When examining the history of Messina (as well as Reggio) we find that is was once a thriving Greek city, long before it was taken by the Romans. Previously, the city was known as the Roman Messana, and before that as the Greek Zancle (Zànkles). According to a precise report on the history of the Sicilian metropolis, Messina was said to have been founded by the Greeks. A myth however, tells us that the city was born and developed long before the arrival of the Hellenes.
The fulcrum of the myth is the extremely famous port of Messina, then in the shape of a sickle (a farming tool with a semi-circular blade). As per the story, Cronos, the father of Zeus and husband of Gaia (rules the sky, cielo) wanted leadership of the sky. Cronos was jealous and wanted to defeat his son and take the throne, so he attempted to kill him with a sickle. Failing, and angering Zeus, he threw the sickle from the sky, hitting the strait and forming the sickle shaped port of Messina. Later, Zancle (founder of Messina, from which the city took its name according to myth and legend) commissioned the port to be adjusted so as to serve water craft and the city in a more useful fashion. He also commissioned a temple in Capo Pelaro, and better construction of the city itself. He dedicated his work to Orion, and for this we find the famous fountain of Orion in Messina’s Cathedral Square.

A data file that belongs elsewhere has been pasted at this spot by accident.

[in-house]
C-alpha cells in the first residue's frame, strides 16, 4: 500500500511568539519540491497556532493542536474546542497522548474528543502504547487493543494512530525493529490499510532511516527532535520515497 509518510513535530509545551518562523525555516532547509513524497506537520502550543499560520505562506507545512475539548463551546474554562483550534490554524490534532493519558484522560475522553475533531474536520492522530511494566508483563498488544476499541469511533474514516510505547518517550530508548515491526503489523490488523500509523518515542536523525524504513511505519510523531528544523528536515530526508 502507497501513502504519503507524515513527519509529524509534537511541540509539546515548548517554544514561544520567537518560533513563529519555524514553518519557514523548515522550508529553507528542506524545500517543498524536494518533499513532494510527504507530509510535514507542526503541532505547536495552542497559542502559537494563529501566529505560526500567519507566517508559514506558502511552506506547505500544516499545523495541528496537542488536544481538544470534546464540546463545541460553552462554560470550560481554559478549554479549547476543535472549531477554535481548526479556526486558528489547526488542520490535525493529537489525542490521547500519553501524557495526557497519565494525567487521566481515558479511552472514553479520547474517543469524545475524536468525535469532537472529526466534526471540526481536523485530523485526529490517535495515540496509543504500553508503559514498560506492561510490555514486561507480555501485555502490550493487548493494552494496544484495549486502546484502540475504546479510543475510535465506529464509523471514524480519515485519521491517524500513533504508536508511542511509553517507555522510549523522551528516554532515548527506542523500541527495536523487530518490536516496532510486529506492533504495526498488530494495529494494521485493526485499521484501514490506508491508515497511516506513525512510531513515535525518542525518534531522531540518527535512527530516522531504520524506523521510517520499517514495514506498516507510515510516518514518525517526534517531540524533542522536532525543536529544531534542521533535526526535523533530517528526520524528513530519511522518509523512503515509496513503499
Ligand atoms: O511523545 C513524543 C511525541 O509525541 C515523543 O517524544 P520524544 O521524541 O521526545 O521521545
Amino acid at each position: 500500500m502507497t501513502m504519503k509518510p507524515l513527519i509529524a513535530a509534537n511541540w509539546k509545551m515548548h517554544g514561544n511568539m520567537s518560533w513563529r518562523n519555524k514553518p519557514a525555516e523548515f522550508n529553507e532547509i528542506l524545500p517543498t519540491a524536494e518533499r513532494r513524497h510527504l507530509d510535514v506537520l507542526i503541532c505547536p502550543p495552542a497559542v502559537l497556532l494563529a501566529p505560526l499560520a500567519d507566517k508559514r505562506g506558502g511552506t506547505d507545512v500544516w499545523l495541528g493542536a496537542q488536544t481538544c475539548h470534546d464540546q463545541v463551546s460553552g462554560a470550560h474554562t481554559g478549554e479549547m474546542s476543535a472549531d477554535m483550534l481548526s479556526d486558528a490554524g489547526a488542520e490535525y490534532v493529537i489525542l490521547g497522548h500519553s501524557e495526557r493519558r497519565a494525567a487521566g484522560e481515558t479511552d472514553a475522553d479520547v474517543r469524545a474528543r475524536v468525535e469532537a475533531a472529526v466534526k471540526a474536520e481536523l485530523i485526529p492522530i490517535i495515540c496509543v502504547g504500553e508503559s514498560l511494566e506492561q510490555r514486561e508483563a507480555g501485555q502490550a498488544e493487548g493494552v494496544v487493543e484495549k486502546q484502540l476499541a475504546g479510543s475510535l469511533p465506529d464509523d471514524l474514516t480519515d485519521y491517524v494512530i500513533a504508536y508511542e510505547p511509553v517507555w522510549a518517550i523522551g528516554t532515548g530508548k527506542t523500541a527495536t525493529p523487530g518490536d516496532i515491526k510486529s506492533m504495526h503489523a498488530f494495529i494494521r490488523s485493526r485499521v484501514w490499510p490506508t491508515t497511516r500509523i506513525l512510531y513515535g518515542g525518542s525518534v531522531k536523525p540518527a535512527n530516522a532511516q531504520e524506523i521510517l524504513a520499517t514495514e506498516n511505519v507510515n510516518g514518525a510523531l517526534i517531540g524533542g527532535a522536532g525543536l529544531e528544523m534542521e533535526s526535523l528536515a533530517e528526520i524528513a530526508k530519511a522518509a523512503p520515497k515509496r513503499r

However, analysing the name Zancle and considering its original meaning, we must move away from myth and come to realise that the name is not of Greek origin, but indeed indigenous Sicilian. The Sicani, people of ancient Trapani originally occupied Sicily and Zancle was a word from their ancient language meaning scythe.
Once again, another important area of our Strait is rich with mythical history. The port today is a hot spot for cruise ships and ship repairs, and a major tourism and commercial centre.